Tags: heartbleed | arrest

Heartbleed Arrest: Teen Accused of Exploiting Bug to Steal Pin Numbers

Thursday, 17 Apr 2014 09:55 AM

By Michael Mullins

The first reported Heartbleed arrest was made in Canada this week when a 19-year-old was picked up for allegedly exploiting the bug, hacking into a government website, and stealing tax payers' personal information.

Stephen Arthuro Solis-Reyes was arrested in London, Ontario, Wednesday and is scheduled to appear in an Ottawa courtroom Thursday, when he will face two counts of computer-related crimes, CNN Money reported.

The arrest appears to be the first since the Heartbleed Internet bug was discovered last week, allowing hackers to steal security certificates that verify a website's authenticity and then access users' passwords and other personal information.

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The 19-year-old, a student at Western University whose father teaches computer science at the college, is accused of having used the Heartbleed bug to steal more than Social Insurance Numbers from tax payers on a government website, the Canadian Broadcasting Corporation reported.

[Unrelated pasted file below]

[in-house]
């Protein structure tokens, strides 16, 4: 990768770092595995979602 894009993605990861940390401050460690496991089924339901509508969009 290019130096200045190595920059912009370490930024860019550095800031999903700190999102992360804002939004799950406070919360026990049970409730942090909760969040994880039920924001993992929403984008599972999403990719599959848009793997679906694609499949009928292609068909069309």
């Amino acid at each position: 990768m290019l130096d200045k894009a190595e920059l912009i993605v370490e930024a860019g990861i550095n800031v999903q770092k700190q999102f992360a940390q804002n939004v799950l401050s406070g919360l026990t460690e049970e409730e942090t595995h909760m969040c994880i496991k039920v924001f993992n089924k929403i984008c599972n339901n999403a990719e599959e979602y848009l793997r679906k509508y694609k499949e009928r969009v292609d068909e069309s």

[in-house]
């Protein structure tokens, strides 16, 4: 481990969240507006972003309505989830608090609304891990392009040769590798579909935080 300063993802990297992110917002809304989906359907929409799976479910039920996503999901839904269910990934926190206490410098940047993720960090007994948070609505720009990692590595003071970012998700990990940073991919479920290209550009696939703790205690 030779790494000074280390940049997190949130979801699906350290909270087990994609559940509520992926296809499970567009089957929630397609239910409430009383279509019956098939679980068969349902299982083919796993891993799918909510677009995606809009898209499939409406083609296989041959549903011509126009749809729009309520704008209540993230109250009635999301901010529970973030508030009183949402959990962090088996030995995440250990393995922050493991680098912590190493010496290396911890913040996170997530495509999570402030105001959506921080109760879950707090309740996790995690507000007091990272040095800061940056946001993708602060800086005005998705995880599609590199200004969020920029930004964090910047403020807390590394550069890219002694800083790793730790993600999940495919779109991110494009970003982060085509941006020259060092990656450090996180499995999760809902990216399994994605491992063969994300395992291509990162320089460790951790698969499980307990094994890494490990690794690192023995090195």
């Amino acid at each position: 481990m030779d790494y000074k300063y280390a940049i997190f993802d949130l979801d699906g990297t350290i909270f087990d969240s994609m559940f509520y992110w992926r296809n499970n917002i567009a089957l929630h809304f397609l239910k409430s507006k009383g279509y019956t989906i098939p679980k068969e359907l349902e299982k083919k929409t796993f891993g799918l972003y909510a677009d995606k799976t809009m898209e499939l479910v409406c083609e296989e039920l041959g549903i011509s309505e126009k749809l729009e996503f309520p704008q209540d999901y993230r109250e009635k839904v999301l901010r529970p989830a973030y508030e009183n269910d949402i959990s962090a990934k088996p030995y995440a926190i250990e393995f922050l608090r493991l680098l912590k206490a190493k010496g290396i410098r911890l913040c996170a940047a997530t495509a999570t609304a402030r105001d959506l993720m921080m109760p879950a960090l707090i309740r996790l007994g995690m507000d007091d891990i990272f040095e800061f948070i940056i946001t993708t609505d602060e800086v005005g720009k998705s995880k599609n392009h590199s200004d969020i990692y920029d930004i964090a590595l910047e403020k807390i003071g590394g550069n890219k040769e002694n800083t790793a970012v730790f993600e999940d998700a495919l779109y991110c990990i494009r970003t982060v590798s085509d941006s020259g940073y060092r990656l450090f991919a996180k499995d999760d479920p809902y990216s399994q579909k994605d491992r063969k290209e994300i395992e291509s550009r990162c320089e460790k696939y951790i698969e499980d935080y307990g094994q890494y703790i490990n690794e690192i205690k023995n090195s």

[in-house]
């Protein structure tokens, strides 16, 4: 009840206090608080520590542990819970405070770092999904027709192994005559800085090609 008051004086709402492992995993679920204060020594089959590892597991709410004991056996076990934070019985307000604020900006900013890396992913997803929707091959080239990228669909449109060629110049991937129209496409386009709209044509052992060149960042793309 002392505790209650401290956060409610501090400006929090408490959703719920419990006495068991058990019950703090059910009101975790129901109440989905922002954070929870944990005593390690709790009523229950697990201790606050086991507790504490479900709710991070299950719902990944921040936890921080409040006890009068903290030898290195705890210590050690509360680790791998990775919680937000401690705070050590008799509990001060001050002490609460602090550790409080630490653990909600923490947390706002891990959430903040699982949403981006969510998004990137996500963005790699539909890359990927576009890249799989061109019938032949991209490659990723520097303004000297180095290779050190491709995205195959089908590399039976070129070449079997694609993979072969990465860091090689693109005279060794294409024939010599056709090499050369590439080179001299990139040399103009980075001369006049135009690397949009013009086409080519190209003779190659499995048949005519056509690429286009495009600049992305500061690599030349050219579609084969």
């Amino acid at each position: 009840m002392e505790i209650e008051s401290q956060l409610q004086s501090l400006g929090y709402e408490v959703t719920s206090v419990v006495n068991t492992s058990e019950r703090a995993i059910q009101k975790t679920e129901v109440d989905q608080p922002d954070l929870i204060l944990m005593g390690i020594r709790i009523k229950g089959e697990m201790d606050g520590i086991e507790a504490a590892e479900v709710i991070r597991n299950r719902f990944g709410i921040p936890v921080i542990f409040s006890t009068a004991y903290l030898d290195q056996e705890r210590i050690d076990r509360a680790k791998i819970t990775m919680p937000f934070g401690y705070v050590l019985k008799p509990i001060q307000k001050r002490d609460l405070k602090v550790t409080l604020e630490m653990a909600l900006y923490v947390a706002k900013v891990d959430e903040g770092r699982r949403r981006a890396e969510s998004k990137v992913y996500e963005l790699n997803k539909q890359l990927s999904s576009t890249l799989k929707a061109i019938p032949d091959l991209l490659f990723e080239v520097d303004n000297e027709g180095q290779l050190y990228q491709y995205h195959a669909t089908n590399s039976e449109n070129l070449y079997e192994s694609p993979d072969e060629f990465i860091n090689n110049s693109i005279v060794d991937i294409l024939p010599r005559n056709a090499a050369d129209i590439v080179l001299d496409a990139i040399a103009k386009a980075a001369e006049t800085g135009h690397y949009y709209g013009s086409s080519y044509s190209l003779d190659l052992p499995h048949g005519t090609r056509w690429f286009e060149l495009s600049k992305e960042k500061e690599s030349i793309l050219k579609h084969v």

"He is an 'A' student and a very, very bright young man," Solis-Reyes’s lawyer, Faisal Joseph, told reporters following his arrest, the CBC noted.

The security breach which Solis-Reyes was allegedly responsible for forced Canada to delay its tax-return deadline by nearly a week, moving it from April 30 to May 5 so as to ensure that additional SIN numbers were not susceptible to being stolen.

The Canadian Mounted Police have been "working tirelessly over the last four days analyzing data, following leads, conducting interviews, obtaining and executing legal authorizations," assistant commissioner Gilles Michaud said in a statement. Mounties, as they are frequently referred to as, function as federal law enforcement officers in Canada, CNN noted.

As of Monday, Canada Revenue Agency (CRA) Commissioner Andrew Treusch said in a statement that "CRA online services are safe and secure."

"The CRA responded aggressively to successfully protect our systems," Treusch added. "We have augmented our monitoring and surveillance measures, so that the security of the CRA site continues to meet the highest standards."

According to experts, the Heartbleed bug has been stealing user names, passwords, and other private information from millions of Internet users for the past two years.

The Heartbleed bug exploits a weakness in a software program called OpenSSL, which is commonly used by websites like Yahoo, Flickr, and Imgur to encrypt sensitive information, according to The Washington Post. What's most frustrating, however, is that the Heartbleed bug leaves no trace so there's virtually no way of knowing how many people's online accounts have been compromised.

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